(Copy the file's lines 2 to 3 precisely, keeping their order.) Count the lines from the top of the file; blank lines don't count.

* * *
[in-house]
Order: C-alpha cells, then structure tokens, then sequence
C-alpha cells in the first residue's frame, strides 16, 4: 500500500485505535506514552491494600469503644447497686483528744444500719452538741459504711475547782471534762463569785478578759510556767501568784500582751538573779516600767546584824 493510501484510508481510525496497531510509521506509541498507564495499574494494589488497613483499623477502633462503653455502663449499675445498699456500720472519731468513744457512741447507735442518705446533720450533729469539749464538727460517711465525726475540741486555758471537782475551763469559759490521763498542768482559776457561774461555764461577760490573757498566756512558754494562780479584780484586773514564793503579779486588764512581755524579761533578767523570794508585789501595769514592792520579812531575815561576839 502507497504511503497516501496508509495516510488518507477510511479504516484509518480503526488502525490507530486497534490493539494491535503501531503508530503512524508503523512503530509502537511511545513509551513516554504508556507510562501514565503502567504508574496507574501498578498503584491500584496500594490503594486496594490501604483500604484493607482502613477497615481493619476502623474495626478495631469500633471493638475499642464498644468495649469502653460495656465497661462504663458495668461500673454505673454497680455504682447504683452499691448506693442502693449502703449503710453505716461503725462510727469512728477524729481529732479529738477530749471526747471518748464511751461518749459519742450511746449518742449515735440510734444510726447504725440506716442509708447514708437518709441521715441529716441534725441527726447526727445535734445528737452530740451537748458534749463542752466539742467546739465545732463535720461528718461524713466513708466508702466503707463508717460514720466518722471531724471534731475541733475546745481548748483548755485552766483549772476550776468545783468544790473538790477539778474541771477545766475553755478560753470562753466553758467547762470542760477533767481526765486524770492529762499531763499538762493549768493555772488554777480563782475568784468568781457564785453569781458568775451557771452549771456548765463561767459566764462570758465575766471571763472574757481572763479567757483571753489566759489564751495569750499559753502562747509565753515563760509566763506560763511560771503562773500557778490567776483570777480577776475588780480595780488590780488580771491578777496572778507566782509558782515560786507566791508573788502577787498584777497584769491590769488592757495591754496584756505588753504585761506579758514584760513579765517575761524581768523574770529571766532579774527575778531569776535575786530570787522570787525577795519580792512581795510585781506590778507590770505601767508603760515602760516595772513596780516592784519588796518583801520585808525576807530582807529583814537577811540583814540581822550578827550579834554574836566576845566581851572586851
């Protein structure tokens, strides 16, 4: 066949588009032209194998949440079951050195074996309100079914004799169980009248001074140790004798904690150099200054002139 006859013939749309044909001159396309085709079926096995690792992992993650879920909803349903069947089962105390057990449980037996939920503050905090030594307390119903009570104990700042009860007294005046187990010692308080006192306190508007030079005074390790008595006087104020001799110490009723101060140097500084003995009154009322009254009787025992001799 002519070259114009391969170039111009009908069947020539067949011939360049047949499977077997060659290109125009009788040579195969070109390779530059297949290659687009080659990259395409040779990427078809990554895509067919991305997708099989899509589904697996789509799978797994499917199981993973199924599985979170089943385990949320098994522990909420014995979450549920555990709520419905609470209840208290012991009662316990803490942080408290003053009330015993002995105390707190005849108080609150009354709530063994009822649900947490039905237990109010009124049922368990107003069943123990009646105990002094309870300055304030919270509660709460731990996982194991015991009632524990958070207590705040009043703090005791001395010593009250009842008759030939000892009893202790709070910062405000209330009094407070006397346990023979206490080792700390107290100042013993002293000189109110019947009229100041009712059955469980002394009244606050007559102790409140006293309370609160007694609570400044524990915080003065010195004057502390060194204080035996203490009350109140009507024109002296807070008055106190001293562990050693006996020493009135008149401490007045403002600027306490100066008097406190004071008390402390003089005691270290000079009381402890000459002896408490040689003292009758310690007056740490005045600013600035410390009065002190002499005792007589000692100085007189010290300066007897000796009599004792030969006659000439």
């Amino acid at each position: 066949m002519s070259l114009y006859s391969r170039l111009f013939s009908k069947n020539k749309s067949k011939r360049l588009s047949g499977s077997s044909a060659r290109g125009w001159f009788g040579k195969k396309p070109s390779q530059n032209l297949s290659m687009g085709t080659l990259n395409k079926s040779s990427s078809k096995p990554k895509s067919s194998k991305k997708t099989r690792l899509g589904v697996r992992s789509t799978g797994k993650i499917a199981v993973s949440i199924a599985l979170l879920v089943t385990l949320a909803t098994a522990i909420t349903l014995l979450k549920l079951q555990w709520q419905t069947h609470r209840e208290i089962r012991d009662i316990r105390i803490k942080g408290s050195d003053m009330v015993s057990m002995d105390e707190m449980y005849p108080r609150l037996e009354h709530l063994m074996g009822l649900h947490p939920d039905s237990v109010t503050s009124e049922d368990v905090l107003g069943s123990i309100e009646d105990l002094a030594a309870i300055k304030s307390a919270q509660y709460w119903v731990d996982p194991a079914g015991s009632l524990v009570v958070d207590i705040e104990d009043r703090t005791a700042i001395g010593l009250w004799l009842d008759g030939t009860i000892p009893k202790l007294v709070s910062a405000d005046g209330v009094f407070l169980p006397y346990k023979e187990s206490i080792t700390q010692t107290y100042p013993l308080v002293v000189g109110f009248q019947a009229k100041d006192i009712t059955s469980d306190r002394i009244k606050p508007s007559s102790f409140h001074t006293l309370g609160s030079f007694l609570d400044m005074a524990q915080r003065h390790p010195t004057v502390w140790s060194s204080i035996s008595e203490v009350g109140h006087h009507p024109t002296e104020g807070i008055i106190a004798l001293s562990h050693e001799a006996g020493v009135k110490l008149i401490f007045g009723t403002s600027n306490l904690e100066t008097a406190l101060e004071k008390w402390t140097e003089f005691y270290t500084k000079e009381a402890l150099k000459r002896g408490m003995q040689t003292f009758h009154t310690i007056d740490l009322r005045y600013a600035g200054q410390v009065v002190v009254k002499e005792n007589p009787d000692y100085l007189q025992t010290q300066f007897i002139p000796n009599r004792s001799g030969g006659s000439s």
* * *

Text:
Order: C-alpha cells, then structure tokens, then sequence
C-alpha cells in the first residue's frame, strides 16, 4: 500500500485505535506514552491494600469503644447497686483528744444500719452538741459504711475547782471534762463569785478578759510556767501568784500582751538573779516600767546584824 493510501484510508481510525496497531510509521506509541498507564495499574494494589488497613483499623477502633462503653455502663449499675445498699456500720472519731468513744457512741447507735442518705446533720450533729469539749464538727460517711465525726475540741486555758471537782475551763469559759490521763498542768482559776457561774461555764461577760490573757498566756512558754494562780479584780484586773514564793503579779486588764512581755524579761533578767523570794508585789501595769514592792520579812531575815561576839 502507497504511503497516501496508509495516510488518507477510511479504516484509518480503526488502525490507530486497534490493539494491535503501531503508530503512524508503523512503530509502537511511545513509551513516554504508556507510562501514565503502567504508574496507574501498578498503584491500584496500594490503594486496594490501604483500604484493607482502613477497615481493619476502623474495626478495631469500633471493638475499642464498644468495649469502653460495656465497661462504663458495668461500673454505673454497680455504682447504683452499691448506693442502693449502703449503710453505716461503725462510727469512728477524729481529732479529738477530749471526747471518748464511751461518749459519742450511746449518742449515735440510734444510726447504725440506716442509708447514708437518709441521715441529716441534725441527726447526727445535734445528737452530740451537748458534749463542752466539742467546739465545732463535720461528718461524713466513708466508702466503707463508717460514720466518722471531724471534731475541733475546745481548748483548755485552766483549772476550776468545783468544790473538790477539778474541771477545766475553755478560753470562753466553758467547762470542760477533767481526765486524770492529762499531763499538762493549768493555772488554777480563782475568784468568781457564785453569781458568775451557771452549771456548765463561767459566764462570758465575766471571763472574757481572763479567757483571753489566759489564751495569750499559753502562747509565753515563760509566763506560763511560771503562773500557778490567776483570777480577776475588780480595780488590780488580771491578777496572778507566782509558782515560786507566791508573788502577787498584777497584769491590769488592757495591754496584756505588753504585761506579758514584760513579765517575761524581768523574770529571766532579774527575778531569776535575786530570787522570787525577795519580792512581795510585781506590778507590770505601767508603760515602760516595772513596780516592784519588796518583801520585808525576807530582807529583814537577811540583814540581822550578827550579834554574836566576845566581851572586851